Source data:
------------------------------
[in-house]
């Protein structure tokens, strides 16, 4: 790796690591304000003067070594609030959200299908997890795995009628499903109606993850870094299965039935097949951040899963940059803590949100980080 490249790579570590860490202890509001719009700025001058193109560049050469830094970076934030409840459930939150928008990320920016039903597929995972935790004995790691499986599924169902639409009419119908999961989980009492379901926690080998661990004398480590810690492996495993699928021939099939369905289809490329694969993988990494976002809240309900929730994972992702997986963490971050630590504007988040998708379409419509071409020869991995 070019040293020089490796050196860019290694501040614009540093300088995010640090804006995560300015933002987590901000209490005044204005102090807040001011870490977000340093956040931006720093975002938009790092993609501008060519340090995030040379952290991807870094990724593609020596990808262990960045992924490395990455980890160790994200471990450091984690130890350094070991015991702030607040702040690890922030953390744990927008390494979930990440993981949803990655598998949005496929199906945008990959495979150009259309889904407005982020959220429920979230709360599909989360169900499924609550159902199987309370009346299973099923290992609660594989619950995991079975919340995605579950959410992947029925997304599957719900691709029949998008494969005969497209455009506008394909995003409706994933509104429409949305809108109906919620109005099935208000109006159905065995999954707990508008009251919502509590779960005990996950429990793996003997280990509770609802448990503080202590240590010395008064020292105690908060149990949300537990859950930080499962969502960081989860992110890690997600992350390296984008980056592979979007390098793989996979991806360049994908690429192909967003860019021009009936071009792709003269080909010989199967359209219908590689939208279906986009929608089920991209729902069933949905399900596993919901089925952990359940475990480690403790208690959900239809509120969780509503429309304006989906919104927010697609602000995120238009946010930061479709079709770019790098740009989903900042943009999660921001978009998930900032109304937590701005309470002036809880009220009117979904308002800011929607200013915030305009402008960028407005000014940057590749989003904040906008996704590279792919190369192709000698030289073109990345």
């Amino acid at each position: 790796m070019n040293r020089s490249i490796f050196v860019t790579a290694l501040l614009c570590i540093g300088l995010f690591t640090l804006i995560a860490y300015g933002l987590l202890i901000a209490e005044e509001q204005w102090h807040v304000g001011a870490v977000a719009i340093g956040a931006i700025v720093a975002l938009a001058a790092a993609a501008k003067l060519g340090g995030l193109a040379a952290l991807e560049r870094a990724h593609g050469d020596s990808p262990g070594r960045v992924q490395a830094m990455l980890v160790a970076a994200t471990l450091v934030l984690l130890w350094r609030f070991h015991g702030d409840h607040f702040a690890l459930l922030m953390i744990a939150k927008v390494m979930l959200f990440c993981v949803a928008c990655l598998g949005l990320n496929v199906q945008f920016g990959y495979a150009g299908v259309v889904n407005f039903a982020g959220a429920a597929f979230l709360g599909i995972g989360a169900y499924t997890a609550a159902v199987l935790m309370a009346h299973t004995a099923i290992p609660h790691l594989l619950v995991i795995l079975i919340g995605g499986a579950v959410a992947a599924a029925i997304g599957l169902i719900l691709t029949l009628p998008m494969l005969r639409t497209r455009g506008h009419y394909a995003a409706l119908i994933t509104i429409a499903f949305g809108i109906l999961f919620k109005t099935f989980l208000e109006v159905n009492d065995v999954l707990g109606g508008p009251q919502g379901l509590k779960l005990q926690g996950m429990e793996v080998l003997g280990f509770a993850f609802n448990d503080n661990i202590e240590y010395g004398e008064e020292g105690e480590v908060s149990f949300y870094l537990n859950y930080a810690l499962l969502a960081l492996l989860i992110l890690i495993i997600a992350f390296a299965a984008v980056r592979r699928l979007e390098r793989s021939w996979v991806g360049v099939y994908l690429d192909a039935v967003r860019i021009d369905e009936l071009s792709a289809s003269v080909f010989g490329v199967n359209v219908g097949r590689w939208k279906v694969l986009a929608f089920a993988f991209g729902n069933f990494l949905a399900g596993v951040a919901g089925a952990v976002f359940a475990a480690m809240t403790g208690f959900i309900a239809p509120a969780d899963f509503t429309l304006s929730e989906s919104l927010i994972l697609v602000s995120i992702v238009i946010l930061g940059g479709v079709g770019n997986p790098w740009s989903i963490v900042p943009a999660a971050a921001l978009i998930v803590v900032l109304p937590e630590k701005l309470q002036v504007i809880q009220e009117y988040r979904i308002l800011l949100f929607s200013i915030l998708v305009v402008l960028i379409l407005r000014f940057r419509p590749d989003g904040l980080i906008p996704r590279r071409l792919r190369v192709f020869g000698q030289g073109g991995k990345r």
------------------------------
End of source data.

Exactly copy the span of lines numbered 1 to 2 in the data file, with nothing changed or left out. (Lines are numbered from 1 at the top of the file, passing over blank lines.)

[in-house]
């Protein structure tokens, strides 16, 4: 790796690591304000003067070594609030959200299908997890795995009628499903109606993850870094299965039935097949951040899963940059803590949100980080 490249790579570590860490202890509001719009700025001058193109560049050469830094970076934030409840459930939150928008990320920016039903597929995972935790004995790691499986599924169902639409009419119908999961989980009492379901926690080998661990004398480590810690492996495993699928021939099939369905289809490329694969993988990494976002809240309900929730994972992702997986963490971050630590504007988040998708379409419509071409020869991995 070019040293020089490796050196860019290694501040614009540093300088995010640090804006995560300015933002987590901000209490005044204005102090807040001011870490977000340093956040931006720093975002938009790092993609501008060519340090995030040379952290991807870094990724593609020596990808262990960045992924490395990455980890160790994200471990450091984690130890350094070991015991702030607040702040690890922030953390744990927008390494979930990440993981949803990655598998949005496929199906945008990959495979150009259309889904407005982020959220429920979230709360599909989360169900499924609550159902199987309370009346299973099923290992609660594989619950995991079975919340995605579950959410992947029925997304599957719900691709029949998008494969005969497209455009506008394909995003409706994933509104429409949305809108109906919620109005099935208000109006159905065995999954707990508008009251919502509590779960005990996950429990793996003997280990509770609802448990503080202590240590010395008064020292105690908060149990949300537990859950930080499962969502960081989860992110890690997600992350390296984008980056592979979007390098793989996979991806360049994908690429192909967003860019021009009936071009792709003269080909010989199967359209219908590689939208279906986009929608089920991209729902069933949905399900596993919901089925952990359940475990480690403790208690959900239809509120969780509503429309304006989906919104927010697609602000995120238009946010930061479709079709770019790098740009989903900042943009999660921001978009998930900032109304937590701005309470002036809880009220009117979904308002800011929607200013915030305009402008960028407005000014940057590749989003904040906008996704590279792919190369192709000698030289073109990345």